The way you load your hiking pack should be dictated by the type of hike at hand. If you're going on an overnight (or multiple nights) treks, then you're going to have sleeping gear and shelter of sorts, and these items will only need to be accessed once a day, thus they can be loaded into the bottom of the bag.
If you anticipate rain, keep your poncho or other foul weather gear easy to grab, as getting wet is both unpleasant and radically increases the risk for hypothermia in all seasons. Water purification systems and first aid gear should always be readily available. That, of course, goes for your water supply itself, too, and your camera.
But beyond those few items (water, emergency gear, e.g.) that you need to access readily and at times quickly, the most important factor when it comes to packing is weight distribution, not accessibility. You need to keep the bulk of your heavy gear as close as possible to the small of your back. That helps to keep it near your center of gravity, which means better balance. Better balance, in turn, means more safety and less fatigue, both crucial factors when you're out in the wilderness.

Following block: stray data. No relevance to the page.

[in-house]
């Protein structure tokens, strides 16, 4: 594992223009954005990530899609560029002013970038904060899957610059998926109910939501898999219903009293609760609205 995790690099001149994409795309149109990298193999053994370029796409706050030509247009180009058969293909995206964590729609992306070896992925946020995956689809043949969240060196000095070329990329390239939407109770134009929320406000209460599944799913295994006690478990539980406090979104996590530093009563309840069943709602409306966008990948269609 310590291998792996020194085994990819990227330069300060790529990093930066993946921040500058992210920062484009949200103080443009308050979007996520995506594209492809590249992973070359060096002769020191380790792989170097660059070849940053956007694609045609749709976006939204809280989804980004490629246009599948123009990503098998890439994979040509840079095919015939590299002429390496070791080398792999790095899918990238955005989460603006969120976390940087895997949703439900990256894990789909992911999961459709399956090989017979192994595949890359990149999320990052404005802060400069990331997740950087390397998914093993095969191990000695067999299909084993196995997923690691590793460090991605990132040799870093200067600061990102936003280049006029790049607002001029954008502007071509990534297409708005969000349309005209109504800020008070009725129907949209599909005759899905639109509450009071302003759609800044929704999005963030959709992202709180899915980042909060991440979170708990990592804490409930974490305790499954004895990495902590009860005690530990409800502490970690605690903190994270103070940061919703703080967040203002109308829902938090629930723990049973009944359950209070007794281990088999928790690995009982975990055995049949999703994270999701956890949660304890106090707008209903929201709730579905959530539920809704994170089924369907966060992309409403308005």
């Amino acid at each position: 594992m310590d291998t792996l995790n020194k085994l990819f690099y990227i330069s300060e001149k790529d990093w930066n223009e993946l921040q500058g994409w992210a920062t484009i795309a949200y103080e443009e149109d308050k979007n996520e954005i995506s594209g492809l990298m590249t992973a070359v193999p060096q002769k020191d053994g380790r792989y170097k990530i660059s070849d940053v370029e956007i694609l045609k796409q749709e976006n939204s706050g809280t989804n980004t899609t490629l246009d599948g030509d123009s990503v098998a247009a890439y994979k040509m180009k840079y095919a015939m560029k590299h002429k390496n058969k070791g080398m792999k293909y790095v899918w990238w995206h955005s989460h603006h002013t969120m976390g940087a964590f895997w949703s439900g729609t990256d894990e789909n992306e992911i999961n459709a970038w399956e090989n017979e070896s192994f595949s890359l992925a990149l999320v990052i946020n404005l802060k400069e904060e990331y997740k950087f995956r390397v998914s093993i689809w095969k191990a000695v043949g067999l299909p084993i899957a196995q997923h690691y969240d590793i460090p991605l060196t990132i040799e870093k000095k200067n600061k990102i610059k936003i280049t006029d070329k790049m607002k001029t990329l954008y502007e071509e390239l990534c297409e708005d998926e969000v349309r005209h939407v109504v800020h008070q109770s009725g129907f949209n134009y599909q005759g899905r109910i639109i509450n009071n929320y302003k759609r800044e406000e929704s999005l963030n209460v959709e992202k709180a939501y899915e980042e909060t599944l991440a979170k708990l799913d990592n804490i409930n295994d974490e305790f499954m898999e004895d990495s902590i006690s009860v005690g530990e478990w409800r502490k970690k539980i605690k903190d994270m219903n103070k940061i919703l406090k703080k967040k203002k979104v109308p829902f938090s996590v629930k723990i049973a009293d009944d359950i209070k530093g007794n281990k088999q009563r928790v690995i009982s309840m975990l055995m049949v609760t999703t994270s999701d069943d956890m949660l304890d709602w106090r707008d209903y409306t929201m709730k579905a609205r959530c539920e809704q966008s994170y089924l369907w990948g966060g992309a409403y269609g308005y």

If you're hauling lots of extra water, go ahead and load it low in the bag. If you have lots of clothing for layering purposes (or simply because you're out in the cold) get that up near the top of your load, as it's lighter weight. And be sure to give your pack a few good shakes and bounces once you have loaded, and then check its weight distribution again: things shift around as you move, and even a pack that seems properly loaded can quickly become off balance. Take the time to readjust or even repack during breaks; your back and the rest of your body will thank you.